Health System Capacity for Epilepsy Care in Uganda: A Survey of Health Facilities In Western Uganda

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Epilepsy is a chronic neurological disorder characterized by recurrent seizure activity caused by abnormal electrical activity in the brain. Over 80% of all cases globally occur in Low- and Middle-Income countries. A high treatment gap exists in LMICs, including Uganda, with 80% of people with epilepsy never receiving treatment. Studies have shown that even with existing medical services, a lack of skilled workforce, medication stock-outs, and long distances to health facilities contribute to the high treatment gap. This study describes the capacity, distribution of health facilities, and referral patterns between facilities that care for epilepsy patients in Uganda.


We conducted a cross-sectional survey adapted from the WHO Tool for Situational Analysis to Assess Emergency and Essential Surgical Care. It was modified to include WHO Mental Health Gap Action Program (mhGAP) resources for epilepsy and the Tool for Situational Analysis to Assess Epilepsy Care. Data collection occurred between July and August 2022. Our sample included all regional and general hospitals and a sample of randomly selected Health Centers in Southwestern Uganda. We used probability proportional to size sampling to determine which Health Centers to include in our sample. We had only public health facilities in our sample. Data were collected through in-person interviews conducted by trained research assistants. A three-tiered categorical score (full, intermediate, and low capacity) was used to describe epilepsy capacity. For scoring, hospitals were stratified into three groups/facility levels: tertiary care (regional referral hospitals), secondary care (district hospitals/health center IVs), and primary care (health center IIIs), as we hypothesized that available resources would differ between the groups. We did geospatial mapping to show the distribution of facilities.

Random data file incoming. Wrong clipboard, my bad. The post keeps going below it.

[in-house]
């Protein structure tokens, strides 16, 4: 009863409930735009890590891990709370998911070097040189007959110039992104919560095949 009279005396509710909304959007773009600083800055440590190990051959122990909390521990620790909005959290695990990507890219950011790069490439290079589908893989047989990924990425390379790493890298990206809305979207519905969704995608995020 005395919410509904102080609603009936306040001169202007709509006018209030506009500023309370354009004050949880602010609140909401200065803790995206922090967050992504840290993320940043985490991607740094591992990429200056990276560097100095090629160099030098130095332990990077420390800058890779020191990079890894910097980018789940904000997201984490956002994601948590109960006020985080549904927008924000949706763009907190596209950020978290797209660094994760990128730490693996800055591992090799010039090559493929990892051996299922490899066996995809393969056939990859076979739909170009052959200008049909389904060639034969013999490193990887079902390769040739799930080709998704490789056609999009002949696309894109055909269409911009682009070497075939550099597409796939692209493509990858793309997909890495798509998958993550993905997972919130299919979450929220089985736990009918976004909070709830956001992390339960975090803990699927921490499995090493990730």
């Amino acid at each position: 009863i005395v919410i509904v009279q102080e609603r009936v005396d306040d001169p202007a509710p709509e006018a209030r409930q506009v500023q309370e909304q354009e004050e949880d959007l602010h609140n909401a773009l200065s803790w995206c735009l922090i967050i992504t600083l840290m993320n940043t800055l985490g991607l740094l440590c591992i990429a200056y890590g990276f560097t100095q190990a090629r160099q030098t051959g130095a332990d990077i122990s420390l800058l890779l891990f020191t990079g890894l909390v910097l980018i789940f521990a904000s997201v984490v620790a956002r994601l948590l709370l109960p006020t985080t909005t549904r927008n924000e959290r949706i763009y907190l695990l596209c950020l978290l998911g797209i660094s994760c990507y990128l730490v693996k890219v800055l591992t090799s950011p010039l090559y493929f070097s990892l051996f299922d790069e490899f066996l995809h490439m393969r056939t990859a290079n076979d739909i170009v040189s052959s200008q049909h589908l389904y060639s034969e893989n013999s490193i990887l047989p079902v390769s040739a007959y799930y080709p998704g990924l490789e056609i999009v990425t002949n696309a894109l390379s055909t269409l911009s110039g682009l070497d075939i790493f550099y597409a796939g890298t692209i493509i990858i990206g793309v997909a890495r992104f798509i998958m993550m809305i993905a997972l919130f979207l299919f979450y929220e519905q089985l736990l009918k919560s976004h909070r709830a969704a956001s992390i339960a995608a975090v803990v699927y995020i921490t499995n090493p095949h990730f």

Ethical approval was obtained from the Makerere School of Public Health Research Ethics Committee (Protocol 1104), the Uganda National Council of Science and Technology (Protocol HS2344ES), and Duke University’s Institutional Review Board (Protocol 00110747).

Results63 facilities were surveyed, with 100% completion in all facilities. 63 (100%) facilities provide care for epilepsy patients. None of the facilities surveyed had full capacity to treat epilepsy patients. Most of our sampled facilities had a low capacity to treat epilepsy: 100% of tertiary care facilities, 77.3% of secondary care facilities, and 83.8% of primary care facilities. Overall capacity was weakest in medication, equipment, and human resources and highest in infrastructure and guidelines. Conclusion While epilepsy services are present in Uganda’s southwestern region, a lack of vital medicines, staff shortages, and technology can limit service delivery. Task shifting and sharing have been widely implemented to address workforce shortages. The findings of this study can help inform policy to improve service delivery for epilepsy patients.






Njeru, Paula Njoki (2023). Health System Capacity for Epilepsy Care in Uganda: A Survey of Health Facilities In Western Uganda. Master's thesis, Duke University. Retrieved from


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